Southwest Airlines was started over 38 years ago as a small Texas airline and has grown to become one of the largest airlines in the United States because it differentiates itself as the most successful low-fare, high frequency, point-to-point carrier. Since 1987 Southwest has consistently led the entire airline industry with the lowest ratio of complaints per passenger boarded. What does Southwest do differently that no one else in airlines does? It keeps things simple and consistent, which drives costs down, maximizes productive assets, and helps manage customer expectations.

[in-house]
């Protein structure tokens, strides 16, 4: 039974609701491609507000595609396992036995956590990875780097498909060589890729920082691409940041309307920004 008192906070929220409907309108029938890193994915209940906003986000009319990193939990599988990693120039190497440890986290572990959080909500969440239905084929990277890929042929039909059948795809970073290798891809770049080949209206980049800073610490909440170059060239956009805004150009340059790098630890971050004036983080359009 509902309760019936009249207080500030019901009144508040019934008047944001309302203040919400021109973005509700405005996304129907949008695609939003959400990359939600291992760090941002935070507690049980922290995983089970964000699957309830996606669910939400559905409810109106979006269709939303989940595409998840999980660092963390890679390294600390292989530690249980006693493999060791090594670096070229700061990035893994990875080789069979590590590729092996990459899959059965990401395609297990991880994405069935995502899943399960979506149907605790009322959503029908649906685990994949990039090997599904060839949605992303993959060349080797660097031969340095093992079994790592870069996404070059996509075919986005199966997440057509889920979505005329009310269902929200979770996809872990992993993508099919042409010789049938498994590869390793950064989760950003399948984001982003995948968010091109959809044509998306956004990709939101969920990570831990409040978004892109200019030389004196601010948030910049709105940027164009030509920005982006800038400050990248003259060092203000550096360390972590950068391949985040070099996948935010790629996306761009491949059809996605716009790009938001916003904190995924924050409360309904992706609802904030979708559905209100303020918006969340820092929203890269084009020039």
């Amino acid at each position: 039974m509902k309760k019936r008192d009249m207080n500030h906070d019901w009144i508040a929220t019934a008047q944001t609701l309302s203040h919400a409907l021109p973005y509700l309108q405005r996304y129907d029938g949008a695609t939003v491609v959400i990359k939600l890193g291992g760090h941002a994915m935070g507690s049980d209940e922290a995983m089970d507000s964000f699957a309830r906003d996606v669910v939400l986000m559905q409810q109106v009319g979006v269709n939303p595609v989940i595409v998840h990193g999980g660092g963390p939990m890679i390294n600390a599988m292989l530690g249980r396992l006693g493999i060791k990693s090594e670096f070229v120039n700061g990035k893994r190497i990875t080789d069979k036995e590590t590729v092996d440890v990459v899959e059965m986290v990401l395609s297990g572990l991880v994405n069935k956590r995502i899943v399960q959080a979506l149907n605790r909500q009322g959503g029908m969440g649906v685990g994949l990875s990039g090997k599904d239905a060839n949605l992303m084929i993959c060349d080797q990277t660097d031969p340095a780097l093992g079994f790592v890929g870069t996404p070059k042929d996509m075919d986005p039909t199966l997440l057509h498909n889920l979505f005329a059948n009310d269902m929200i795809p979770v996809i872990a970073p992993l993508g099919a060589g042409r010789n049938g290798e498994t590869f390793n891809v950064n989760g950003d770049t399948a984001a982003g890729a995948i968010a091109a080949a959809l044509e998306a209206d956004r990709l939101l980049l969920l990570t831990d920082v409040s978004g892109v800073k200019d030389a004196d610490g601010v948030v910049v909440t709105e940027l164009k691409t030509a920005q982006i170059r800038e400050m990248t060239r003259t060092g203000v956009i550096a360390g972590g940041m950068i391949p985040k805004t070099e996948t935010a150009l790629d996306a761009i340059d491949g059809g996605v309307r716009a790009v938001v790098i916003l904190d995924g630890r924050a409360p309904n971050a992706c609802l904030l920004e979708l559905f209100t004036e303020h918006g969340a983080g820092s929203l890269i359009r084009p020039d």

First, one plane fits all. Unlike the network carriers which operate all manner of regional jets, Southwest flies just one plane type, the Boeing 737 series. That saves Southwest millions in maintenance costs. It also gives the airline unique flexibility to move its 527 aircraft throughout the route network between 67 cities without costly disruptions and reconfigurations. Second, Southwest specializes in very dense, short haul markets, flying nonstop between two points which is different from the traditional “hub-and-spoke” system of most other airlines. This minimizes the amount of time planes sit on the ground at delay prone hubs and allows the average Southwest aircraft to be in the air for more than an hour longer each day than a similarly sized jet flown by a network carrier1. Southwest also tries to use secondary airports which generally have lower costs and may be more convenient to travelers than the major airports to the same destinations. Third, Southwest offers simple in-flight service with just one class, a decent coach cabin that is slightly more spacious than the competitors, and customers are not assigned seats. In September 2009, Southwest adopted a new policy whereby passengers may pay and extra $10 and participate in “EarlyBird Check-in”. There have never been in-flight meals, just beverages and snacks and there is no in-flight entertainment. Keeping it...
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